Staying Sexy After 60: Starting a Sexual Revolution 

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Adapted from an article of the same name, AARP The Magazine, March 2023 

By Michele D. Baker 

A 2018 National Poll on Healthy Aging sponsored by AARP and the University of Michigan found that among men and women ages 65 to 80, only 40% were still having sex. Even among those who were in relationships, the rate was only 54%. 

Gynecologist Margery Kates, MD calls the sex drought an epidemic among folks 50 and older, but no one’s talking about it. “It’s a real problem,” Kates notes. “There’s a lot of academic literature…now, but that awareness hasn’t translated to patients.” 

One of the biggest contributors to the sex drought is a failure to communicate. Many of us don’t have the words to express even the simplest concepts and concerns around sex – not to our partners, and not to our physicians. “Sexual health is one of the most challenging things for us to discuss,” says Wendy Strgar, founder of Good Clean Love, a sexual wellness products company. “So it becomes an avoidance issue.” 

Related: 3 Fun Ways to Keep the Romance Alive On Valentine’s Day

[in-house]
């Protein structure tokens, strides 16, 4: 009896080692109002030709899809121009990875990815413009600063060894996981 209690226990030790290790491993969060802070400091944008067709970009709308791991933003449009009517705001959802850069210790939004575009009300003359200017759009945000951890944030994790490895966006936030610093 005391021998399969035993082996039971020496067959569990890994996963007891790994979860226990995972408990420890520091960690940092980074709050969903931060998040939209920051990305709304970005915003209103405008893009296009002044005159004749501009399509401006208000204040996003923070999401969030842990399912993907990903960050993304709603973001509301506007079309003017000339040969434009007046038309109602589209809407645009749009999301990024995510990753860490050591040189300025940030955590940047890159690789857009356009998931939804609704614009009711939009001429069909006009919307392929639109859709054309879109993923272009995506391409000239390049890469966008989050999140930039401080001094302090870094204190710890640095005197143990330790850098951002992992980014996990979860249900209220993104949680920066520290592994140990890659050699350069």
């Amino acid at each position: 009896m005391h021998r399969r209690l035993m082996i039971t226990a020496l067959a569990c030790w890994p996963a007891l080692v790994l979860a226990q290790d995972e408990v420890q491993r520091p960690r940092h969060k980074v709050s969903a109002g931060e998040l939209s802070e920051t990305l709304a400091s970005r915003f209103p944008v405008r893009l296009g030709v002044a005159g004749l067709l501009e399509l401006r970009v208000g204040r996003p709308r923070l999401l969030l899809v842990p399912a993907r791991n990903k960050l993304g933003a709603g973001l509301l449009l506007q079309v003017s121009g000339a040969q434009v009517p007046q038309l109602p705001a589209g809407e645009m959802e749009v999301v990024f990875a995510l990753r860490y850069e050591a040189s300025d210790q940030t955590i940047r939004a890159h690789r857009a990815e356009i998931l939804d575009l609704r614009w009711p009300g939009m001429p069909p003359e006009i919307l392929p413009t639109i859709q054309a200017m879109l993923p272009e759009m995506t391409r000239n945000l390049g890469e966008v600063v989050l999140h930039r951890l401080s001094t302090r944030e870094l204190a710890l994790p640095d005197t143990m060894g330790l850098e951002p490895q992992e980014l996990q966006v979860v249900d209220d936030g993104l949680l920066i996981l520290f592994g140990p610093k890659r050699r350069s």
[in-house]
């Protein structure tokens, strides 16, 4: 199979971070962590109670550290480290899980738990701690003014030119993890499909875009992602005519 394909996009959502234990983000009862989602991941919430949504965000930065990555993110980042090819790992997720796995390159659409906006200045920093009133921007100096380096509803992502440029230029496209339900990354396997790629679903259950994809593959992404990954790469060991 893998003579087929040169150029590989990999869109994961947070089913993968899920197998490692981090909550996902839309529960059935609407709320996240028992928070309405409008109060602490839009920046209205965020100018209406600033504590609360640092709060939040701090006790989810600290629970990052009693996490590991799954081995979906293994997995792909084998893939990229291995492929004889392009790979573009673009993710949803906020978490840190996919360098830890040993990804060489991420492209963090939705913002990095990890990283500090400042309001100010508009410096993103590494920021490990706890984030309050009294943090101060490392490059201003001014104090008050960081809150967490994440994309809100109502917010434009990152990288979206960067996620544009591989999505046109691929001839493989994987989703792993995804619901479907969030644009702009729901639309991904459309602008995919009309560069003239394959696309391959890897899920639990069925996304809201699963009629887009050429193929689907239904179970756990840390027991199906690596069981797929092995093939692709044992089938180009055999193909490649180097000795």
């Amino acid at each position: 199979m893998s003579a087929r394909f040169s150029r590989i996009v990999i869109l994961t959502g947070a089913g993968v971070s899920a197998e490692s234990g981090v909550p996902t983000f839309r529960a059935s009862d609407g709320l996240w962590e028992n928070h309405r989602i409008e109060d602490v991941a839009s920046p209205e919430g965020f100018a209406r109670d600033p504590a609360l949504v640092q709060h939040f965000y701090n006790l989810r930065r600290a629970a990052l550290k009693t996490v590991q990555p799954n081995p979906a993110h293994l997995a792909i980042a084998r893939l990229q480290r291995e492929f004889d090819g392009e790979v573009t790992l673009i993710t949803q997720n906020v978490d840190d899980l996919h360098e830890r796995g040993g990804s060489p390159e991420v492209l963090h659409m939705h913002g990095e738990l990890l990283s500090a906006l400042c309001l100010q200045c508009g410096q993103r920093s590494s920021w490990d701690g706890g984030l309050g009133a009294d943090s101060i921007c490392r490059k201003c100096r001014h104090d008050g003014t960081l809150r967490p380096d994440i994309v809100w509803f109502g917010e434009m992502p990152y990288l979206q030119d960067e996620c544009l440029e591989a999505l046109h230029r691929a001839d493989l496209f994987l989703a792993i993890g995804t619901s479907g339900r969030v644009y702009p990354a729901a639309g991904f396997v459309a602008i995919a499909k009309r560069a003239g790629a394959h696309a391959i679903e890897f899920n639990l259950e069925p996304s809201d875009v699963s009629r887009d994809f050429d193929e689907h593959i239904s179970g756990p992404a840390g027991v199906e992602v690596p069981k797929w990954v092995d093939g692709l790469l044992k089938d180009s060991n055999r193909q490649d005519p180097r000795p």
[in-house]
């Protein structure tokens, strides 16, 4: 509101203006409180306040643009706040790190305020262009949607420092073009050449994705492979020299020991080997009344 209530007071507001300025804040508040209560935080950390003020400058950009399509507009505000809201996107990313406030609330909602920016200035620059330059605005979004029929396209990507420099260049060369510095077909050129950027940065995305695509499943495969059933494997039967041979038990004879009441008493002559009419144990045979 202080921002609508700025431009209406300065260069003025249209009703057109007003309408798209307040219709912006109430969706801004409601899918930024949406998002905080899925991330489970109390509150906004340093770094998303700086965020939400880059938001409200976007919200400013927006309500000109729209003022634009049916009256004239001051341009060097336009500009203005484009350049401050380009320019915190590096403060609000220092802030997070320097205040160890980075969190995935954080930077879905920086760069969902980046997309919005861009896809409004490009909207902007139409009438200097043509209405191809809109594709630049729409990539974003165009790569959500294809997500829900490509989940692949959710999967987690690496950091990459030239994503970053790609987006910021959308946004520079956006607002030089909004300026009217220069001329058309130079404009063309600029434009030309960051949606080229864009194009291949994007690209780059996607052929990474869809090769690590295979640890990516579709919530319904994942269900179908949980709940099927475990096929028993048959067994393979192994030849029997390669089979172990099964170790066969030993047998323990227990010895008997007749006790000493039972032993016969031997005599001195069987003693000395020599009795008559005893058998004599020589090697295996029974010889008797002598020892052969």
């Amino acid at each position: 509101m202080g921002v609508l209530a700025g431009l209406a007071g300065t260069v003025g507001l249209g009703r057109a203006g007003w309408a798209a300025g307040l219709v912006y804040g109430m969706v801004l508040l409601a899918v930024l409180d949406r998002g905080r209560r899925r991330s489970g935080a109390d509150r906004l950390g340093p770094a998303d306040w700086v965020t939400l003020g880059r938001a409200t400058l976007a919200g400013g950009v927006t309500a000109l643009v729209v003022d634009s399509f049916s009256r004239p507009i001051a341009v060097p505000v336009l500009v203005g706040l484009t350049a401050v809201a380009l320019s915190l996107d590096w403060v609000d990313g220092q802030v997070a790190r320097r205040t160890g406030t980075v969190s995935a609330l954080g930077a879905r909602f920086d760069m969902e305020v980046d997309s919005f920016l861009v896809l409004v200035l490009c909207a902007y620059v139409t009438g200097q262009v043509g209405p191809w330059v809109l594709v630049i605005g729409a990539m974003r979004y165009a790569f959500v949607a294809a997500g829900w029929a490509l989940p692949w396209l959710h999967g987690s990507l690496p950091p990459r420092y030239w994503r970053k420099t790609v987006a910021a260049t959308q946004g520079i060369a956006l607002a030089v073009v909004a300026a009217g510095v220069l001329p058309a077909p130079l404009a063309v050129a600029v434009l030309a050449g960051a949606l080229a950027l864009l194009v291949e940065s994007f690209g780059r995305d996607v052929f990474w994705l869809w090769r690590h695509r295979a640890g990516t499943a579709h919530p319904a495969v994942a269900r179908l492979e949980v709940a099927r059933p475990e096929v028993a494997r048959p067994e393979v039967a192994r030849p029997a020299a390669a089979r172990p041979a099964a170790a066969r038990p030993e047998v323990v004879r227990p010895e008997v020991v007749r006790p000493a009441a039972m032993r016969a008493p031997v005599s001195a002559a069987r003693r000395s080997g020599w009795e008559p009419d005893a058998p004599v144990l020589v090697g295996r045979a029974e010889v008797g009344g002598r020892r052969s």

Many older couples aren’t having sex because of biological conditions associated with aging that could be easily treated: erectile difficulty, vaginal dryness, testosterone deficiency, low libido. And once sex becomes even a little challenging, psychological issues can take over.  

For most women, menopause begins about age 51, and vaginal dryness, painful sex, and low libido become issues, which can lead to a “desire discrepancy” between partners. Fortunately, hormones and topical creams (among many other options) provide relief. 

Dr. Irwin Goldstein, director of San Diego Sexual Medicine, says that for men, “ED can be devastating… your ego, value as a male, and self-esteem shatter.” Fear of discussing sex can be a barrier in asking for help. “Many men are reluctant to consult a urologist,” Goldstein says. Yet there’s a whole array of treatments available: hormones, pills, injectables, vacuum devices, and shock wave therapy, among them. “There are very few [men] who cannot be treated,” finishes Goldstein. 

It’s worth a little embarrassment to get results, though: Sex is good for you. Among other documented health benefits, it improves sleep, clears the mind, releases natural painkillers, and creates a sense of well-being. Sex provides benefits from a relationship perspective, too. “Sex is a magic sauce for couples,” says Dr. Abraham Morgenthaler, director of Men’s Health Boston. “It’s something that is not only incredibly intimate, but it actually involves a primitive part of our brains that creates a sense of partnership, exclusivity and intimacy. Once that disappears from a relationship, a lot is lost.” 

The takeaway? Take steps to keep your sex life “alive and kicking.” Consult your doctor and local sexual health educator, and when problems arise, speak up.